Fortunately for me, not everything is so beautiful: geo-replication doesn’t start. A glance at the geo-replication status does indeed bring me back to reality:

MASTER NODE MASTER VOL MASTER BRICK SLAVE USER SLAVE SLAVE NODE STATUS CRAWL STATUS LAST_SYNCED
------------------------------------------------------------------------------------------------------------------------------------------------------------------
fs-fr-01 storage-fr /opt/brick root fs-ca-01::storage-ca N/A Faulty N/A N/A
fs-fr-02 storage-fr /opt/brick root fs-ca-02::storage-ca N/A Faulty N/A N/A```

In fact, the startup passes the replication to Active and then immediately to Faulty. For a successful setup, we'll go over it again. So obviously, we always start by consulting the logs first: less gluster volume geo-replication storage-fr fs-ca-01::storage-ca config log-file

And here we see a beautiful log entry, extremely explicit:

E [syncdutils(worker
/gfs1-data/brick):338:log_raise_exception] <top>: FAIL:
Traceback (most recent call last): File "/usr/lib/x86_64-linux-gnu/glusterfs/python/syncdaemon/gsyncd.py",
line 322, in main func(args) File "/usr/lib/x86_64-linux-gnu/glusterfs/python/syncdaemon/subcmds.py",
line 82, in subcmd_worker local.service_loop(remote) File "/usr/lib/x86_64-linux-gnu/glusterfs/python/syncdaemon/resource.py",
line 1277, in service_loop g3.crawlwrap(oneshot=True) File "/usr/lib/x86_64-linux-gnu/glusterfs/python/syncdaemon/master.py",
line 599, in crawlwrap self.crawl() File "/usr/lib/x86_64-linux-gnu/glusterfs/python/syncdaemon/master.py",
line 1555, in crawl self.changelogs_batch_process(changes) File "/usr/lib/x86_64-linux-gnu/glusterfs/python/syncdaemon/master.py",
line 1455, in changelogs_batch_process self.process(batch) File "/usr/lib/x86_64-linux-gnu/glusterfs/python/syncdaemon/master.py",
line 1290, in process self.process_change(change, done, retry) File "/usr/lib/x86_64-linux-gnu/glusterfs/python/syncdaemon/master.py",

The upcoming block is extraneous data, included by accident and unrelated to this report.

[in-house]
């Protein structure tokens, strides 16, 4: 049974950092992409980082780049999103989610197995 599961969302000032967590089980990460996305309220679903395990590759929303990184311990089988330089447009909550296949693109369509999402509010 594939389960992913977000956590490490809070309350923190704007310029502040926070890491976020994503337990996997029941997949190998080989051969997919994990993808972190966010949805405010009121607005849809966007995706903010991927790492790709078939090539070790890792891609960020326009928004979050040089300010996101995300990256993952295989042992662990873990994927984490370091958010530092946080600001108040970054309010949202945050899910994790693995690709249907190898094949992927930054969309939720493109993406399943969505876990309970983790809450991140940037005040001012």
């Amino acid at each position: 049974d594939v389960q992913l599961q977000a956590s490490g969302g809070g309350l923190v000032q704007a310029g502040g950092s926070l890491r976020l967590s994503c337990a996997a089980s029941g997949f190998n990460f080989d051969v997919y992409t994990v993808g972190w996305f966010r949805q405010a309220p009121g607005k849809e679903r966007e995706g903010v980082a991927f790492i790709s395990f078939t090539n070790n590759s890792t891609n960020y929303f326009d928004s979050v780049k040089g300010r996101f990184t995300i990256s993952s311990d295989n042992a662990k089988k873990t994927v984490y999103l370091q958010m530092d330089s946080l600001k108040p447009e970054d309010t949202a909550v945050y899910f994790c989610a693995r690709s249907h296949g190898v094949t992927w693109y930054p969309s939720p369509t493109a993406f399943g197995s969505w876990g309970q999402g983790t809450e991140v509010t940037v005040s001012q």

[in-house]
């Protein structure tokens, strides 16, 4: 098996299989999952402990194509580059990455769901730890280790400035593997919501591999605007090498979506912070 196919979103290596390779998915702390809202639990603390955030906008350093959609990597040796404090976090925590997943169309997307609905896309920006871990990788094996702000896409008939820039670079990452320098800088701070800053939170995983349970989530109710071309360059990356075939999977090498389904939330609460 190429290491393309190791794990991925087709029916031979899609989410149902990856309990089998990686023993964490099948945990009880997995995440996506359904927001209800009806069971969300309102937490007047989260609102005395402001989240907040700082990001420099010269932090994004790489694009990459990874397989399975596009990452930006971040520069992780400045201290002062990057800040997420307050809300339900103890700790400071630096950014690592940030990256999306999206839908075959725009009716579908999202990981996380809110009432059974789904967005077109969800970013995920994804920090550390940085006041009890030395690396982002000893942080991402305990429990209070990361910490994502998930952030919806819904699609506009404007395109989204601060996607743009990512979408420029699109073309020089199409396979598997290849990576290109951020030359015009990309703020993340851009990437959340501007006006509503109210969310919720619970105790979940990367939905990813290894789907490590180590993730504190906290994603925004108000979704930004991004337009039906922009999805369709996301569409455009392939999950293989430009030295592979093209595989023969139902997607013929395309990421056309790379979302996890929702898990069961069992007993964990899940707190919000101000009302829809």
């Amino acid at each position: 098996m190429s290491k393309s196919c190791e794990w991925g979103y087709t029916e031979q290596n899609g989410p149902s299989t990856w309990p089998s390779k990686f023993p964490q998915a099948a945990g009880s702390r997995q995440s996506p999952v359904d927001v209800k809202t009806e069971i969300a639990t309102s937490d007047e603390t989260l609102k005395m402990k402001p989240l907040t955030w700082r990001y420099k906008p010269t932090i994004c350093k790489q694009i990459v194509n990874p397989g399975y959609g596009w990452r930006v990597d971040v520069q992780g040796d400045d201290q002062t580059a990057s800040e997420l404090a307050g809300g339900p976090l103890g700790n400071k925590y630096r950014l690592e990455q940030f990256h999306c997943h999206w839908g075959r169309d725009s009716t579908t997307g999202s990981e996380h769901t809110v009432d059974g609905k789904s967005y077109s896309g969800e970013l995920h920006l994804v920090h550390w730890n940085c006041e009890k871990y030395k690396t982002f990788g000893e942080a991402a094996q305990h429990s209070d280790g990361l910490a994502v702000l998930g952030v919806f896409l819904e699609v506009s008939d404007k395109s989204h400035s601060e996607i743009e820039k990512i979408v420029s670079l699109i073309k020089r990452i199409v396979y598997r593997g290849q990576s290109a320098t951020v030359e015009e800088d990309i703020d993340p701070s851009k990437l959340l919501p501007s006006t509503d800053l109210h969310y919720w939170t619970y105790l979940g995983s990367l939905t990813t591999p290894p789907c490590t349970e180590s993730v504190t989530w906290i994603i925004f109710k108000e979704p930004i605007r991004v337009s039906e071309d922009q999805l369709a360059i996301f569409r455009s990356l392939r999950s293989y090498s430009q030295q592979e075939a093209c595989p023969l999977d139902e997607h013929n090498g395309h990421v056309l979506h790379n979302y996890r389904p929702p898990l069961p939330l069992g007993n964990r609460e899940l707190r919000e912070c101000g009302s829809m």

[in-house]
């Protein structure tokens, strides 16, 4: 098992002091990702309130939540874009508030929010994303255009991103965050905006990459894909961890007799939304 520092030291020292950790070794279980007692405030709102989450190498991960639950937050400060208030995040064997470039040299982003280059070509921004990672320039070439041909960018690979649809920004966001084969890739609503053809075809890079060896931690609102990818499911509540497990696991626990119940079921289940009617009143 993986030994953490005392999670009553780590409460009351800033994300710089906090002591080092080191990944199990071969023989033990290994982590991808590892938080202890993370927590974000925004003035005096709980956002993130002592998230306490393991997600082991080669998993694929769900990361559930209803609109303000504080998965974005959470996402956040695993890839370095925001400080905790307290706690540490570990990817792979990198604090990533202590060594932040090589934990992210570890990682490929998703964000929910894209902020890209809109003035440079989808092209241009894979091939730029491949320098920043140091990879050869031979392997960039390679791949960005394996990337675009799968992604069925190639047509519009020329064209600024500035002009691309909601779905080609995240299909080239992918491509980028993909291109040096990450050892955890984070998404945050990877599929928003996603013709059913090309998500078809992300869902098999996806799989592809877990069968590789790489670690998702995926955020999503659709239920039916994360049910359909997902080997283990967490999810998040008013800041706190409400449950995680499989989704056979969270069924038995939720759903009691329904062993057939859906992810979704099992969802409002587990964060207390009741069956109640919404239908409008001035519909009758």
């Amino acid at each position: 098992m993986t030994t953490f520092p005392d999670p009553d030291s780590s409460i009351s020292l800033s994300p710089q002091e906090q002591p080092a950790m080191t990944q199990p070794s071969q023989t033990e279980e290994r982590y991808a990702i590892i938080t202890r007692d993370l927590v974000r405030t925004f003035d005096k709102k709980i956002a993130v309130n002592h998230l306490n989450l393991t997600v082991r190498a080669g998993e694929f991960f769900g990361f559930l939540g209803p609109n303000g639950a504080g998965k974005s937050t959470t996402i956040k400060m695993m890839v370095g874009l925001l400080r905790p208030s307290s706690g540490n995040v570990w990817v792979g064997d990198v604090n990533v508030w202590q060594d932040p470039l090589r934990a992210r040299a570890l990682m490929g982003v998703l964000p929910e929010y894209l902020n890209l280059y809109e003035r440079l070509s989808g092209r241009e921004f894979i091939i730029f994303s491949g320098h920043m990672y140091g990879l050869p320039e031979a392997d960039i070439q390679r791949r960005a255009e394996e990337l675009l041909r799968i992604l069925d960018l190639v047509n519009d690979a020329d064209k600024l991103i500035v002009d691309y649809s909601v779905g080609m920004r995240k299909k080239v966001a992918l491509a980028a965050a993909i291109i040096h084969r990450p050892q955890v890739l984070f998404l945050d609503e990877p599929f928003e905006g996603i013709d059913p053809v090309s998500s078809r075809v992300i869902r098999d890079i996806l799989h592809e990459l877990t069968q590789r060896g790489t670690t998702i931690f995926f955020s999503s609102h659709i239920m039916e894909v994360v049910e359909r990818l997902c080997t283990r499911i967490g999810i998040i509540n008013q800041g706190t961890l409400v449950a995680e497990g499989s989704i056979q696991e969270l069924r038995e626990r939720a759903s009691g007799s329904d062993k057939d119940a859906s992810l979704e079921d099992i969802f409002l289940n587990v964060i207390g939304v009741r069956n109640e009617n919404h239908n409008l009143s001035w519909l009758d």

line 1229, in process_change st = lstat(go[0]) File
"/usr/lib/x86_64-linux-gnu/glusterfs/python/syncdaemon/syncdutils.py", line
564, in lstat return errno_wrap(os.lstat, [e], [ENOENT], [ESTALE, EBUSY]) File
"/usr/lib/x86_64-linux-gnu/glusterfs/python/syncdaemon/syncdutils.py", line
546, in errno_wrap return call(*arg)
OSError: [Errno 22] Invalid argument:
'.gfid/1ab24e67-1234-abcd-5f6g-1ab24e67'

First though is about a specific issue at some files. Checking the file matching the gfid, it occurs to seems valid. As an attempt to save the day, we get rid of it and restart the geo-replication.

... With no success at it fails the same way ...



Discussing with the Gluster dev team over IRC, they wonder if the amount of initial data might not be the issue. Gluster is meant to deal with PB of data, but fair enough, we get read of the data, 1 TB per 1 TB, testing the geo-replication at each stage.

... Still no luck ...

As I end with a totally wiped folder, with no more data, we wondered if the changelog did not get corrupted or filled up during those test. As a reminder, changelog in Gluster, is the way for it to track any change it needs to replicate (creation, modification, deletion, permissions, ...)

We decide to wipe the complete cluster and attempt once again the deployment with Ansible, but without importing any data. To wipe the setup on the servers, we got with the following commands:

sudo ansible fs-fr-01 -m shell -a "gluster volume geo-replication storage-fr fs-ca-01::storage-ca stop force"
sudo ansible fs-fr-01 -m shell -a "gluster volume geo-replication storage-fr fs-ca-01::storage-ca delete reset-sync-time"
sudo ansible fs_fr -m shell -a "echo y | gluster volume stop storage-fr"
sudo ansible fs_ca -m shell -a "echo y | gluster volume stop storage-ca"
sudo ansible fs -m shell -a "dpkg -l | grep gluster | awk '{ print \$2 }' | xargs sudo apt -y remove"
sudo ansible fs -m shell -a "service glusterd stop"
sudo ansible fs -m shell -a "umount /opt/self"
sudo ansible fs -m shell -a "setfattr -x trusted.glusterfs.volume-id /opt/brick"
sudo ansible fs -m shell -a "setfattr -x trusted.gfid /opt/brick"
sudo ansible fs -m shell -a "rm -fR /opt/brick/.glusterfs"
sudo ansible fs -m shell -a "find /usr -name '*gluster*' -exec rm -fR {} \;"
sudo ansible fs -m shell -a "find /var -name '*gluster*' -exec rm -fR {} \;"
sudo ansible fs -m shell -a "find /etc -name '*gluster*' -exec rm -fR {} \;"

And as you might (not) have expected: it failed over once again! Bollocks!

E [syncdutils(worker
/gfs1-data/brick):338:log_raise_exception] <top>: FAIL:
Traceback (most recent call last): File "/usr/lib/x86_64-linux-gnu/glusterfs/python/syncdaemon/gsyncd.py",
line 322, in main func(args) File "/usr/lib/x86_64-linux-gnu/glusterfs/python/syncdaemon/subcmds.py",
line 82, in subcmd_worker local.service_loop(remote) File "/usr/lib/x86_64-linux-gnu/glusterfs/python/syncdaemon/resource.py",
line 1277, in service_loop g3.crawlwrap(oneshot=True) File "/usr/lib/x86_64-linux-gnu/glusterfs/python/syncdaemon/master.py",